Teri Gender Bender is Trying Hard Not To Believe in Curses Anymore

Categories: Bands We Like

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Violet Felix
We're used to hearing musicians talk about improving their ability to lose themselves on stage in an effort to slash, burn and entertain. It's rare to hear one say they think they might be overdoing it a bit, especially when it's someone whose nihilism fans have grown to love. Since she was a teenager, Teri Gender Bender of Le Butcherettes was one of those performers possessed by the music, and the curse of frustration and rage she says gave her the impulse to douse herself in pig's blood, cut off her bangs and swing from rafters in front of a crowd. Just talking about some of the old feelings of red eyed adrenaline make the 25 year-old woman born Teresa Suárez, feel jittery over the phone.

And while there's still plenty of string-snapping punk energy in her latest album Cry is For the Flies (released digitally in May, physically in September via Ipecac) she says the music represents a far more tempered version of herself. In choosing to embrace new projects (like Bosnian Rainbows) and happier emotions, Suárez has finally started to control some curses that plagued her mind as a performer for so long. Notice we don't say she let go of them entirely. Anyone who has seen her perform knows that a visceral element of haunting, raw power will always be part of her repertoire. We recently spoke to Suárez before she and her drummer Lia Braswell return to the Observatory to open for her good friend and mentor Omar Rodriguez Lopez who has reunited with his bandmate Cedric Bixler Zavala of the Mars Volta to perform as Antemasque.

OC Weekly (Nate Jackson): From a performance standpoint, is there any specific difference for you between fronting a band like Bosnian Rainbows versus your band Le Butcherettes?

Teri Gender Bender: With Le Butcherettes, I started the band when I was 17 and its been kind of my baby. When I started the band I was very angry and frustrated because my father passed away when I was 13, suddenly of a heart attack. And my last words to him were "I hate you." And you have to understand that we're here from one minute to the next, you never know what is gonna happen. So Le Butcherettes for me was an outlet to get all my rage out. I'd use pig heads or fish heads on stage, because that's how I felt. I felt like a piece of meat because I felt like in some way I killed him, I killed my father--I said those words to him and five minutes later he had a heart attack. So I felt this enormous guilt of self loathing. And instead of turning to drugs or alcohol or doing poorly in school, I started to give my everything to writing music. And eventually it helped me--because it's a way to release yourself and heal yourself. Bosnian Rainbows for me is a way to find another shade of myself, a different way to express myself, it's not as violent as Le Butcherettes was. And some of the songs that I wrote for Cry is For the Flies that didn't make the album were used for Bosnian Rainbows. So it was good see another side of the music that I'd written being used for another project.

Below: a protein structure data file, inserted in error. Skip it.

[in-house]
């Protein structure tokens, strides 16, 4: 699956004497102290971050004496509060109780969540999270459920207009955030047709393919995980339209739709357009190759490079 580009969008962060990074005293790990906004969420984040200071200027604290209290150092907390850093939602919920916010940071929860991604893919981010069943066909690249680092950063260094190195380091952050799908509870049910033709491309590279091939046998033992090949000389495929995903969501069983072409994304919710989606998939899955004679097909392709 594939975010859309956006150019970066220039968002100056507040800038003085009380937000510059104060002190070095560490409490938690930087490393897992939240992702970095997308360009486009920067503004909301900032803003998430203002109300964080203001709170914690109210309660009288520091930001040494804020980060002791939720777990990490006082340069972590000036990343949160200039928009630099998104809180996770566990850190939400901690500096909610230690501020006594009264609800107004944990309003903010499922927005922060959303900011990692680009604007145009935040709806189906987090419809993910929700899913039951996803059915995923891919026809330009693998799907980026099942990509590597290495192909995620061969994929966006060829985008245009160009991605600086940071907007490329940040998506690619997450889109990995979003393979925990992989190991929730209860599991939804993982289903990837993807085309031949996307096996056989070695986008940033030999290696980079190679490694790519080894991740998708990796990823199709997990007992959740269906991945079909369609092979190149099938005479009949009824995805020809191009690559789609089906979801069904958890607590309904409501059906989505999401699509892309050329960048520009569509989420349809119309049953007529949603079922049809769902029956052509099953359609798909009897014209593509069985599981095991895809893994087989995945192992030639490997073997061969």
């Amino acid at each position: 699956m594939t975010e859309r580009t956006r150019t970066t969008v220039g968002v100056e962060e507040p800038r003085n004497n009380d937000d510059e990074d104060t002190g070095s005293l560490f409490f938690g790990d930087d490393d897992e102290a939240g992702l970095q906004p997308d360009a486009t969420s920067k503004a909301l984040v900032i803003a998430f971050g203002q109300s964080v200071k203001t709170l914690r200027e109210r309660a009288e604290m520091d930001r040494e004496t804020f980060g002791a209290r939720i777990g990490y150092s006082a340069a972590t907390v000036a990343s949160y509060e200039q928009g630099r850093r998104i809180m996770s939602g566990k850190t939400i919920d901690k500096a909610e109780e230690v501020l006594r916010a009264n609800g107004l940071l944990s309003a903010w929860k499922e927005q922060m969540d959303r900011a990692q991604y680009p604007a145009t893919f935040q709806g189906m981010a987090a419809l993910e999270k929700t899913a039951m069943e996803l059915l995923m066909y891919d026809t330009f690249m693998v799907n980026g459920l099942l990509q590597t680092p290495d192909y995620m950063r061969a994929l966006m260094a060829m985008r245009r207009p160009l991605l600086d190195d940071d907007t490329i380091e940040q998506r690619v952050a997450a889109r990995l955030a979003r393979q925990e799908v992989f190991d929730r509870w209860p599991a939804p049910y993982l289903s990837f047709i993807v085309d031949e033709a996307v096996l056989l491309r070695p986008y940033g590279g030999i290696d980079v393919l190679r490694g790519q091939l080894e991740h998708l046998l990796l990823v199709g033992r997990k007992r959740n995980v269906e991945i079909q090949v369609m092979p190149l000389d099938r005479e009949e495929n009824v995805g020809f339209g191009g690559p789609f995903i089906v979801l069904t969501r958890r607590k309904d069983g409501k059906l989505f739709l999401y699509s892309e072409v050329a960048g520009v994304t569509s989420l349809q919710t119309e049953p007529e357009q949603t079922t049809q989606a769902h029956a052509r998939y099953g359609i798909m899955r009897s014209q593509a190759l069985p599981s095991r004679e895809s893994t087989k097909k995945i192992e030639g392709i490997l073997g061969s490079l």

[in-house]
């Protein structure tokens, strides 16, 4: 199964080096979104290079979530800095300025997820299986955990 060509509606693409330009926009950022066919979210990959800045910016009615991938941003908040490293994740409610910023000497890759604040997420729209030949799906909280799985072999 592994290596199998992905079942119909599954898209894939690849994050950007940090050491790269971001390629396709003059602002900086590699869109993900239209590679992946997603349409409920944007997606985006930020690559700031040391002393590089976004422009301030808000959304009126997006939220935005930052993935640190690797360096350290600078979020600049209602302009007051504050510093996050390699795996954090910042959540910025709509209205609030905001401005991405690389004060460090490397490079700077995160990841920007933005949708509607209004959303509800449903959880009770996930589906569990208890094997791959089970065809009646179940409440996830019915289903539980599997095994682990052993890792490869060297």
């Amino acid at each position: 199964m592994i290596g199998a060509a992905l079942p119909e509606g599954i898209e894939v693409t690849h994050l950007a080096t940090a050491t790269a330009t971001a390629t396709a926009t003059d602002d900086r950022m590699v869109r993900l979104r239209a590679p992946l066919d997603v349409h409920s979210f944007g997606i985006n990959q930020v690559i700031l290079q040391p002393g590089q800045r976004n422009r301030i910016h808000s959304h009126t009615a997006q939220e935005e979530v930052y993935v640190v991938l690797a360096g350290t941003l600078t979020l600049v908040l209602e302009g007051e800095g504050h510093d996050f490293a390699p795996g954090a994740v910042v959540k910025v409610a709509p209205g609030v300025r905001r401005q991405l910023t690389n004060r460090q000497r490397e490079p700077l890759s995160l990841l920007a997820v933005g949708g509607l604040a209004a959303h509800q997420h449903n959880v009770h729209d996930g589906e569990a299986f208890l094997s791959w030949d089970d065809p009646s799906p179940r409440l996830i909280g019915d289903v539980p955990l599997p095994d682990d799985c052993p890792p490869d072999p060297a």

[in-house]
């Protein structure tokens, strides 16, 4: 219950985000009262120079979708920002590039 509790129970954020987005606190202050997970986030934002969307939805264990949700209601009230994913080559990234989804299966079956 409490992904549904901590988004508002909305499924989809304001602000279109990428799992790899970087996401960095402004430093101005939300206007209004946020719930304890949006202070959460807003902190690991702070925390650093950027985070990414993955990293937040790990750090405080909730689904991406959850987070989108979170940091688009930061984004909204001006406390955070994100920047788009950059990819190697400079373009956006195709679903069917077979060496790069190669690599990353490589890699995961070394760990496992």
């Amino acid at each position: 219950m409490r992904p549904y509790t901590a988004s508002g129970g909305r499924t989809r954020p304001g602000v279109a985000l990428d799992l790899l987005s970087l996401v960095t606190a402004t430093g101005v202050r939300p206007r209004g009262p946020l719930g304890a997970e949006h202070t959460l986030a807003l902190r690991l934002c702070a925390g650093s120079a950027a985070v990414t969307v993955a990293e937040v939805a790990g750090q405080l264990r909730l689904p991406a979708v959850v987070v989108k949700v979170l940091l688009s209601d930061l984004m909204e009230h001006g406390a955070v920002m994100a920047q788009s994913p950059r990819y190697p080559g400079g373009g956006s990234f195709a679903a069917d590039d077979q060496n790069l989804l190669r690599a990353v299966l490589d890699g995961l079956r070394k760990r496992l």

Considering the album has been done for two years, can you describe what mindset you were in at that point when you were writing the lyrics. And what is it like going back now and revisiting those songs live?

It's good, because I can be so lucky to go back to an album and say you know what, I'm gonna put this out now because I don't feel scared anymore. Because as we were recording the album, a series of terrible events were going down. A friend of mine went into a coma, I had a dog I loved very much that all of the sudden died in the studio, Omar's [Rodriguez] mother passed away...I felt somehow, in a sort of egotistical way that I was attracting all these bad events. Like it was karma for what I said to my father. So I put this album away and that's when Bosnian Rainbows happened so I focused all of my energy on that. But no one is strong enough to attract those things on their own. Life happens, you just have to roll with it. I just realized I had to put it out. And my mother liked it, so we put it out online at first and it's gonna come out in a physical release in September through Ipecac Records. But while we were doing that I was working with Lia [Braswell] and Omar worked on a new record which will come out next year. So I've been keeping my mind pre-occupied. I don't like feeling lazy.

When it comes to staying productive, it sounds like you and Omar are cut from the same cloth. Describe your relationship with him.

He's a very good friend. He's a good person. It took me a while as a teenager, hanging around bad influences or people that make you feel bad about yourself, at this point in my life I want to be surrounded by people who make me feel good about myself. You are what you eat and you are who you hang around with. So Omar, he's a good human being. If you ask him a question about what he thinks about a song, he's not gonna lie or try to sugarcoat anything. He'll be straight up honest. There's never a dull moment with him.


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